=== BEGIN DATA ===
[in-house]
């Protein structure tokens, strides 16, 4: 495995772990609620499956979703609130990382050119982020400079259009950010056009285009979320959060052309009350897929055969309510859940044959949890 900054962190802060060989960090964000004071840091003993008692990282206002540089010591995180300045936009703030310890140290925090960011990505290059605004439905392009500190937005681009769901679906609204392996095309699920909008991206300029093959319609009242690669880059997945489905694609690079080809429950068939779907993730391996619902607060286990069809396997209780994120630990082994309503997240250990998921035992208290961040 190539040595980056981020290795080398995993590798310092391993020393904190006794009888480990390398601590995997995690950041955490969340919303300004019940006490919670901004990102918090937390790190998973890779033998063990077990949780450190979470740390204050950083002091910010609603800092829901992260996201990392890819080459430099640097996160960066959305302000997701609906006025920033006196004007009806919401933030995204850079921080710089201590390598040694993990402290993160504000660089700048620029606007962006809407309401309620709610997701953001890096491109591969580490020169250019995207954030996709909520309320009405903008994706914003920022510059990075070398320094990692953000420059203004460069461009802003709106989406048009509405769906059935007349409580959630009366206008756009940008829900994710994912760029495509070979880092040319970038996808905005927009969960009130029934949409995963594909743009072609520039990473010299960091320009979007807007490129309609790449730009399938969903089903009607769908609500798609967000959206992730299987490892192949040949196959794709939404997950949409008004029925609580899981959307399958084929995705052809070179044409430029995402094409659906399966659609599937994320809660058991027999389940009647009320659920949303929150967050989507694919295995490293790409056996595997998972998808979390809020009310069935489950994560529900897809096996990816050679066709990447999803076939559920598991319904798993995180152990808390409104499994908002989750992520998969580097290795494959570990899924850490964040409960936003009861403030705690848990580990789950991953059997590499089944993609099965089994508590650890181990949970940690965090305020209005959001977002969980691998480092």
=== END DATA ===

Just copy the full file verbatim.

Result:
[in-house]
């Protein structure tokens, strides 16, 4: 495995772990609620499956979703609130990382050119982020400079259009950010056009285009979320959060052309009350897929055969309510859940044959949890 900054962190802060060989960090964000004071840091003993008692990282206002540089010591995180300045936009703030310890140290925090960011990505290059605004439905392009500190937005681009769901679906609204392996095309699920909008991206300029093959319609009242690669880059997945489905694609690079080809429950068939779907993730391996619902607060286990069809396997209780994120630990082994309503997240250990998921035992208290961040 190539040595980056981020290795080398995993590798310092391993020393904190006794009888480990390398601590995997995690950041955490969340919303300004019940006490919670901004990102918090937390790190998973890779033998063990077990949780450190979470740390204050950083002091910010609603800092829901992260996201990392890819080459430099640097996160960066959305302000997701609906006025920033006196004007009806919401933030995204850079921080710089201590390598040694993990402290993160504000660089700048620029606007962006809407309401309620709610997701953001890096491109591969580490020169250019995207954030996709909520309320009405903008994706914003920022510059990075070398320094990692953000420059203004460069461009802003709106989406048009509405769906059935007349409580959630009366206008756009940008829900994710994912760029495509070979880092040319970038996808905005927009969960009130029934949409995963594909743009072609520039990473010299960091320009979007807007490129309609790449730009399938969903089903009607769908609500798609967000959206992730299987490892192949040949196959794709939404997950949409008004029925609580899981959307399958084929995705052809070179044409430029995402094409659906399966659609599937994320809660058991027999389940009647009320659920949303929150967050989507694919295995490293790409056996595997998972998808979390809020009310069935489950994560529900897809096996990816050679066709990447999803076939559920598991319904798993995180152990808390409104499994908002989750992520998969580097290795494959570990899924850490964040409960936003009861403030705690848990580990789950991953059997590499089944993609099965089994508590650890181990949970940690965090305020209005959001977002969980691998480092």